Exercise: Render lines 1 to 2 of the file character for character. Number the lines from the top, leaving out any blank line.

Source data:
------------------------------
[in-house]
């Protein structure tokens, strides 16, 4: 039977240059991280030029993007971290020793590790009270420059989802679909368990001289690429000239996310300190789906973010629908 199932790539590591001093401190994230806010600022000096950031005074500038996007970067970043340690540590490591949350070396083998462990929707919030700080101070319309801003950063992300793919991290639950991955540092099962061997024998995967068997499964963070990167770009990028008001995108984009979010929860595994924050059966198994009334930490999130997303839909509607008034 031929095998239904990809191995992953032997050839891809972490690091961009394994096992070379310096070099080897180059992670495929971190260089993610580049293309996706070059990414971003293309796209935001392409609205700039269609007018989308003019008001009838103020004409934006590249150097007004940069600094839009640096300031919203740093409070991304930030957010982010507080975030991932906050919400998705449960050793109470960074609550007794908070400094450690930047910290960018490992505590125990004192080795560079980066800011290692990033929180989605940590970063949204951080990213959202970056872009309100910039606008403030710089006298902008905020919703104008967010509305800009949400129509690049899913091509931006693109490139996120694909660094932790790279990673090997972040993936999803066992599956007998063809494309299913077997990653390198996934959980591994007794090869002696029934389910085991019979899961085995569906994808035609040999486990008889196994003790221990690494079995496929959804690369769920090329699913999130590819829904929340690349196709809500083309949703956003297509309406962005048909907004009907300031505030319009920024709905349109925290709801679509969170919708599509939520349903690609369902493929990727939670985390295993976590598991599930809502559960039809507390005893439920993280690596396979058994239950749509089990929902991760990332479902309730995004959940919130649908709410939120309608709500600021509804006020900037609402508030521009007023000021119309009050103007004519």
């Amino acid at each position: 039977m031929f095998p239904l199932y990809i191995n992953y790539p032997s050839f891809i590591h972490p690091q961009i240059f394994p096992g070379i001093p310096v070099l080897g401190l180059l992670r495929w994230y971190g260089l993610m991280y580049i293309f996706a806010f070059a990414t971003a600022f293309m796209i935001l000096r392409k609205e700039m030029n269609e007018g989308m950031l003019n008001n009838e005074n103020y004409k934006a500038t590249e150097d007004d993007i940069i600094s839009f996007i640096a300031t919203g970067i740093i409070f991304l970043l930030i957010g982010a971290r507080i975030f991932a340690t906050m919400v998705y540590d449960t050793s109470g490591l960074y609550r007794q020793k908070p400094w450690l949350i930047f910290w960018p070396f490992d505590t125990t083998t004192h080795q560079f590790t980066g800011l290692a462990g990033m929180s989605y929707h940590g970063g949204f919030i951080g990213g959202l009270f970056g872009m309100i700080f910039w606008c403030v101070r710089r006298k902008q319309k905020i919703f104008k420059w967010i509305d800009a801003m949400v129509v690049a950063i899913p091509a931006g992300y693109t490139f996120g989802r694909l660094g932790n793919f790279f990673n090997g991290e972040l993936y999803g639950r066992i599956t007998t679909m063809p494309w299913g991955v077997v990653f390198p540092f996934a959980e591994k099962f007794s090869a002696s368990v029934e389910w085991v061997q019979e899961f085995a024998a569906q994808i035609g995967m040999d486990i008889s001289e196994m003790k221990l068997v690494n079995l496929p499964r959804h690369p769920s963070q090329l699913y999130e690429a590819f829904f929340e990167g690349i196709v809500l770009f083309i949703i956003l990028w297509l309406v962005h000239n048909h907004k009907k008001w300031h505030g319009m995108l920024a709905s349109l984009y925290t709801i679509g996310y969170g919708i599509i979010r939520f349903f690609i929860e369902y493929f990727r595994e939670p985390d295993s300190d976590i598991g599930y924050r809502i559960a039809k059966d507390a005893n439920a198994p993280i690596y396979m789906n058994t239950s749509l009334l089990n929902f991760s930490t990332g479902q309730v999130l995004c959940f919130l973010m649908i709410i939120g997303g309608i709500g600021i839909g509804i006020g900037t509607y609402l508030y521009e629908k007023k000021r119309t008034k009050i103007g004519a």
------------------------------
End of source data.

[in-house]
């Protein structure tokens, strides 16, 4: 039977240059991280030029993007971290020793590790009270420059989802679909368990001289690429000239996310300190789906973010629908 199932790539590591001093401190994230806010600022000096950031005074500038996007970067970043340690540590490591949350070396083998462990929707919030700080101070319309801003950063992300793919991290639950991955540092099962061997024998995967068997499964963070990167770009990028008001995108984009979010929860595994924050059966198994009334930490999130997303839909509607008034 031929095998239904990809191995992953032997050839891809972490690091961009394994096992070379310096070099080897180059992670495929971190260089993610580049293309996706070059990414971003293309796209935001392409609205700039269609007018989308003019008001009838103020004409934006590249150097007004940069600094839009640096300031919203740093409070991304930030957010982010507080975030991932906050919400998705449960050793109470960074609550007794908070400094450690930047910290960018490992505590125990004192080795560079980066800011290692990033929180989605940590970063949204951080990213959202970056872009309100910039606008403030710089006298902008905020919703104008967010509305800009949400129509690049899913091509931006693109490139996120694909660094932790790279990673090997972040993936999803066992599956007998063809494309299913077997990653390198996934959980591994007794090869002696029934389910085991019979899961085995569906994808035609040999486990008889196994003790221990690494079995496929959804690369769920090329699913999130590819829904929340690349196709809500083309949703956003297509309406962005048909907004009907300031505030319009920024709905349109925290709801679509969170919708599509939520349903690609369902493929990727939670985390295993976590598991599930809502559960039809507390005893439920993280690596396979058994239950749509089990929902991760990332479902309730995004959940919130649908709410939120309608709500600021509804006020900037609402508030521009007023000021119309009050103007004519």